as a transport rate. However, when posing the method as a solution of the Exner equation, it becomes
clear that the change of volume, and thus the change or gradient of transport, is being measured, and
not the transport. So the ordinates of the graphic results presented in Abraham (2002), should be
stated as ∆q (q2 - q1), and not as q, where q is the transport of bed material in the sand waves in mass
per time per unit width of channel. That being said, it is interesting to note that the ∆q approaches q
as the time-step, or interval between successive bathymetric plots, gets small. Further analysis is
necessary to determine if this is always the case, and if so, to understand why it is so. Preliminary
results are encouraging, and after applying the method to several real river examples it is becoming
clear that the method can already be used in a relative sense. Because of the repeatability of the
measurements and consistency of the method, relative differences between two or more
measurement events appear to be able to quantify real changes. However, it is acknowledged that
more measurements, experience and statistical analysis must be made in order to prove this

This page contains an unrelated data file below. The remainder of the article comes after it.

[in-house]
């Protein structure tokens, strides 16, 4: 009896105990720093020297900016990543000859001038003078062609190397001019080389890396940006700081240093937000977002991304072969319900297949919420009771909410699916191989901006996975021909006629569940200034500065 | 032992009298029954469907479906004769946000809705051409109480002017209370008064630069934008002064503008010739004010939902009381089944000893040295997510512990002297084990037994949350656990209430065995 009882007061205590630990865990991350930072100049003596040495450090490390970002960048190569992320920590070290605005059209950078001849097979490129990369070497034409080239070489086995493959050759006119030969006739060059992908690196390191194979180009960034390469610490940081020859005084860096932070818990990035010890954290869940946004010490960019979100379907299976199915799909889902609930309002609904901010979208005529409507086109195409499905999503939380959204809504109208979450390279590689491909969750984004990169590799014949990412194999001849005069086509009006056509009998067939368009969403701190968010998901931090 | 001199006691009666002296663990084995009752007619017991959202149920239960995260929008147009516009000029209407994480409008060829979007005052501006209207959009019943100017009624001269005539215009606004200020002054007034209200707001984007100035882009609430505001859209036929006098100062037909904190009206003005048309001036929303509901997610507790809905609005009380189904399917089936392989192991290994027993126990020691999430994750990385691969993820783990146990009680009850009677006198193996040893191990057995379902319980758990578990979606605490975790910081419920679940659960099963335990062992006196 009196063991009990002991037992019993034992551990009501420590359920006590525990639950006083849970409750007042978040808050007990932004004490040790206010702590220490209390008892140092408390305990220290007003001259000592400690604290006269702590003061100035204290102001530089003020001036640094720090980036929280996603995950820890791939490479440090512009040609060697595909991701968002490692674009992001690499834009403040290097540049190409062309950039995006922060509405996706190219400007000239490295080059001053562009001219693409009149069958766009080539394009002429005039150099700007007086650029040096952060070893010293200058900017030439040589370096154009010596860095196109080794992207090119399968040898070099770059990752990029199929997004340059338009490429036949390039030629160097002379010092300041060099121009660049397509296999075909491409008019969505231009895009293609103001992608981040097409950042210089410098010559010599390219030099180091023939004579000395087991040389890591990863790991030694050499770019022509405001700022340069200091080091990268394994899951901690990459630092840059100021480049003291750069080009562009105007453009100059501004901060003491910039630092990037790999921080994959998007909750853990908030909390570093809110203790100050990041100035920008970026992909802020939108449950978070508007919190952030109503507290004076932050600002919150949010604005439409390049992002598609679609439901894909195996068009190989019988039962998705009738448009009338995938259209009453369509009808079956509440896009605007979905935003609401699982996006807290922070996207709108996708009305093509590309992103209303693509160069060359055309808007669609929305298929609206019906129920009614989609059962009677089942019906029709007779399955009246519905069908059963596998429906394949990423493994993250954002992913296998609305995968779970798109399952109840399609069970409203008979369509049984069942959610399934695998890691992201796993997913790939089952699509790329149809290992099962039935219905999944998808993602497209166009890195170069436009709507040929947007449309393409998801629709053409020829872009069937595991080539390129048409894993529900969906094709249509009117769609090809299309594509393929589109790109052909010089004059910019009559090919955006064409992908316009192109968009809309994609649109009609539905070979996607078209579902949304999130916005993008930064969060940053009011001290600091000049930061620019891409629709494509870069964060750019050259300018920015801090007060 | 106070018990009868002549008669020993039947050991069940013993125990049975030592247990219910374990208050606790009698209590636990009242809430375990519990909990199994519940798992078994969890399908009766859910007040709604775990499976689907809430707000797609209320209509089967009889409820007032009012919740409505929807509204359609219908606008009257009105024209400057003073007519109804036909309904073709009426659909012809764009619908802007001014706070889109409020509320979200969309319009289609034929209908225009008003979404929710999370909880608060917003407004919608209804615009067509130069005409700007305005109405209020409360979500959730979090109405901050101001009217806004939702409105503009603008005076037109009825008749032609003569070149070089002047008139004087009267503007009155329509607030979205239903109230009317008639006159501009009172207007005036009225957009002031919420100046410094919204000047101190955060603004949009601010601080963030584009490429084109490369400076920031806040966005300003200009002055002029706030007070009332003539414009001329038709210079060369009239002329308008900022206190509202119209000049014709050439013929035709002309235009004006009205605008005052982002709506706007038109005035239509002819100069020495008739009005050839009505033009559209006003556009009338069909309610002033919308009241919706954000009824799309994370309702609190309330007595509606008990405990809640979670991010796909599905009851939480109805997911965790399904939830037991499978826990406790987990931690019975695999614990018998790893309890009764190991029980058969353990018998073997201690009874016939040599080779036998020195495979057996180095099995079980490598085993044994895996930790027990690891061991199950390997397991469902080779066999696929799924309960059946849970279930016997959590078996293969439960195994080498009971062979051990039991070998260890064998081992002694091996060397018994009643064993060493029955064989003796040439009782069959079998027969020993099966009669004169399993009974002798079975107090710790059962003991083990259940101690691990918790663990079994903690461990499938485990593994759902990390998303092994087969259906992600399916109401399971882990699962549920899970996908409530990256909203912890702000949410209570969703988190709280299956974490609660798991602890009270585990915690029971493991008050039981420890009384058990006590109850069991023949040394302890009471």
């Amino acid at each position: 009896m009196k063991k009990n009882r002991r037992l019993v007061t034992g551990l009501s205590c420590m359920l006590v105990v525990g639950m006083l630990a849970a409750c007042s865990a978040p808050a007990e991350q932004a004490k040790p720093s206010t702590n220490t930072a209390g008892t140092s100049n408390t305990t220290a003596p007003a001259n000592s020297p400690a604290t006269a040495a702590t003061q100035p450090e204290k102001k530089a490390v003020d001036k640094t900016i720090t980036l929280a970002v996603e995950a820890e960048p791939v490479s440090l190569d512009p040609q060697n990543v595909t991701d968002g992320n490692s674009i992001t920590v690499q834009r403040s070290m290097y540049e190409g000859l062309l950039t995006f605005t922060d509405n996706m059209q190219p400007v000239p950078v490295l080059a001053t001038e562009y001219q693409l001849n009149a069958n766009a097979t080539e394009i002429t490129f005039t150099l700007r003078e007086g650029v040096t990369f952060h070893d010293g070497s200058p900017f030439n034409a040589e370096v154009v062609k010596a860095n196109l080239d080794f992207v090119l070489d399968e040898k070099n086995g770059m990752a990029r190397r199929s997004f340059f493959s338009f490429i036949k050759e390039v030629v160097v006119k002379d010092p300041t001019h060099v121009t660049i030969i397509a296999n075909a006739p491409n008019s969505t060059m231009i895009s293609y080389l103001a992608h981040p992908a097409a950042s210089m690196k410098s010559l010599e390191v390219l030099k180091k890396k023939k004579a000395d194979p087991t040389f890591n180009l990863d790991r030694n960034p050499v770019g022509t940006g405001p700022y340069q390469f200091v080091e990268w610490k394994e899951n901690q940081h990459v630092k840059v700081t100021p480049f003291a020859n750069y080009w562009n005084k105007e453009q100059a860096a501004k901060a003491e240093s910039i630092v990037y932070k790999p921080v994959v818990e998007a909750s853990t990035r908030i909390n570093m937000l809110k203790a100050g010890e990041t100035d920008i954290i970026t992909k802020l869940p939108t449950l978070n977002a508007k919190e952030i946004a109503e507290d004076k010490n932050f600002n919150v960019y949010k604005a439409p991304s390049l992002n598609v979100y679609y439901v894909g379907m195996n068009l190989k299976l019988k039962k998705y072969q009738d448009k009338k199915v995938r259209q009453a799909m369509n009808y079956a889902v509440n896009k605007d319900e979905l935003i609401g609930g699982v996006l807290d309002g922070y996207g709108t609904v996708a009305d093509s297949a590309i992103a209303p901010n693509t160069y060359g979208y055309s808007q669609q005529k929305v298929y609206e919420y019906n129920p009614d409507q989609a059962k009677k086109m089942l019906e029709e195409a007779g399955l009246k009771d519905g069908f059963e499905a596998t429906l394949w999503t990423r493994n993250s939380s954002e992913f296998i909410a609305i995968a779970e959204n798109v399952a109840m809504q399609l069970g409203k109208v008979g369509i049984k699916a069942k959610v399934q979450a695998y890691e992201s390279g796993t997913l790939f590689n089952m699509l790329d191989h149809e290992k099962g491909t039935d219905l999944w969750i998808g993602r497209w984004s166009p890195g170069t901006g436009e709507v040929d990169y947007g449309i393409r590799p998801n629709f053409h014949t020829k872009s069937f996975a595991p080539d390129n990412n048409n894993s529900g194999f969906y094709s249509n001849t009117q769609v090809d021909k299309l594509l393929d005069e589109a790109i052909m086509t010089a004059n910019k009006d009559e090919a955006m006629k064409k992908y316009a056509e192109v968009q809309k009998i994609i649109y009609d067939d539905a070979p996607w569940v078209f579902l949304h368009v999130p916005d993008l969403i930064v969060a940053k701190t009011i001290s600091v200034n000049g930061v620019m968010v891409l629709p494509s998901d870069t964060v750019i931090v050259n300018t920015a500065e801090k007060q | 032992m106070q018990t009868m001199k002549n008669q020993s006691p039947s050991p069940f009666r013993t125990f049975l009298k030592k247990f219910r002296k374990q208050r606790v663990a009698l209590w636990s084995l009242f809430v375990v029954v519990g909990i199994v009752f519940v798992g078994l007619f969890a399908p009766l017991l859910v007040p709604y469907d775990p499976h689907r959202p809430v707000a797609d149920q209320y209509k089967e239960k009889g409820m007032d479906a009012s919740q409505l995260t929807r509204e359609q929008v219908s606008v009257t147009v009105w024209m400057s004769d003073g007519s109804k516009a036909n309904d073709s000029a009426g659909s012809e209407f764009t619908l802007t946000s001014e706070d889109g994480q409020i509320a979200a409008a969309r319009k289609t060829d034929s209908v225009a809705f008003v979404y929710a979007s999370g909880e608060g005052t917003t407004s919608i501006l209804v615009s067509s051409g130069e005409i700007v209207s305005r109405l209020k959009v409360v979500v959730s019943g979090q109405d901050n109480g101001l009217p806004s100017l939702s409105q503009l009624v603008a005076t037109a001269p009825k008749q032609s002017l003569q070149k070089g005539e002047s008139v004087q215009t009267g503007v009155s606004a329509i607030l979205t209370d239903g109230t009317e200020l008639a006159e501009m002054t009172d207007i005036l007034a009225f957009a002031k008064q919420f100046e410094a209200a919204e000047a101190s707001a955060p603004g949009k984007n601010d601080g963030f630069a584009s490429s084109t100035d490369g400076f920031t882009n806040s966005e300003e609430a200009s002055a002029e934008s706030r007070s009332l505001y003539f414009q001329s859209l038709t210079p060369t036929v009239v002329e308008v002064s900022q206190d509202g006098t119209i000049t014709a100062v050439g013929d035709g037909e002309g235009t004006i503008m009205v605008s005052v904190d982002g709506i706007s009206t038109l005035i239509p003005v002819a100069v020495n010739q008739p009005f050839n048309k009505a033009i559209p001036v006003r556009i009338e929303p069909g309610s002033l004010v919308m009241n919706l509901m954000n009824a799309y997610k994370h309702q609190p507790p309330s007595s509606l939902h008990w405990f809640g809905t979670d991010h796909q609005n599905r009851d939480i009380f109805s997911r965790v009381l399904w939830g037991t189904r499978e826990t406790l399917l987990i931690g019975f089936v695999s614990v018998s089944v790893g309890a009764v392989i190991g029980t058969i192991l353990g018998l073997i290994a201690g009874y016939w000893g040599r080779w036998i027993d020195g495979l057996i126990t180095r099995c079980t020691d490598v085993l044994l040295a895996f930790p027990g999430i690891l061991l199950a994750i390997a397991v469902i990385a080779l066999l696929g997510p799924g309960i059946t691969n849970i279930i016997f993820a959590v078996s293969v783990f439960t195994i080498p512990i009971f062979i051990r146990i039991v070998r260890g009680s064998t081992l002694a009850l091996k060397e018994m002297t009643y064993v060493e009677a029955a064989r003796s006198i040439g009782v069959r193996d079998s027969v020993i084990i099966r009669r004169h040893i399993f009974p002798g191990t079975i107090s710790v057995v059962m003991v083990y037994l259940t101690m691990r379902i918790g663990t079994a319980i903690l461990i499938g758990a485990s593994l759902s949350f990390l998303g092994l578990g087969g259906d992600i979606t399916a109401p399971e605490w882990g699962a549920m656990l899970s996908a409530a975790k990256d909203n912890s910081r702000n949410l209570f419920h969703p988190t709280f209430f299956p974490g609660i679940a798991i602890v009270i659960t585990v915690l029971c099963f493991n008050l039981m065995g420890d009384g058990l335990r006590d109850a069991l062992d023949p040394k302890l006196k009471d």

statement in a more rigorous sense.
Figure 2 shows the portion of the study area where detailed bathymetric data were collected for
trip 2. It was during this trip, 9-10 July 2001 that the water surface was drawn down in Pool 8.
Figure 2. Crosswise and longitudinal swaths of bathymetric data
In this area of the pool, the drawdown resulted in a lowering of the water surface of about 0.9 ft.
Four horizontal (cross channel) swaths were taken between 12:14 p.m. on July 9th and 11:46 a.m.
on July 10th. The different combinations of time spans between swaths varied from 2.68 to 23.53 hr.
The ISSDOT method was applied to these data and the results obtained are shown in Figure 3. ∆q
decreases with increasing time span because a larger number, as the time span increases, is dividing
the quantity of measured material. Whether viewing the data in this manner is the best way to extract
transport information, and where to pick a value from such a graph, are questions that are still being
grappled with. Additional research, as previously mentioned, is necessary and ongoing to find the
answers. For the present, the numbers are being used as an upper and lower bound, with a simple
numerical average being a possible and acceptable estimate. (Note: Flume data and field data both
show that the calculated ∆q approaches q as ∆t decreases.) Also shown in Figure 3 are the data from
trip 1. Trip 1 data were taken on 26 June 2001, only 2 weeks earlier. However, the flow rate through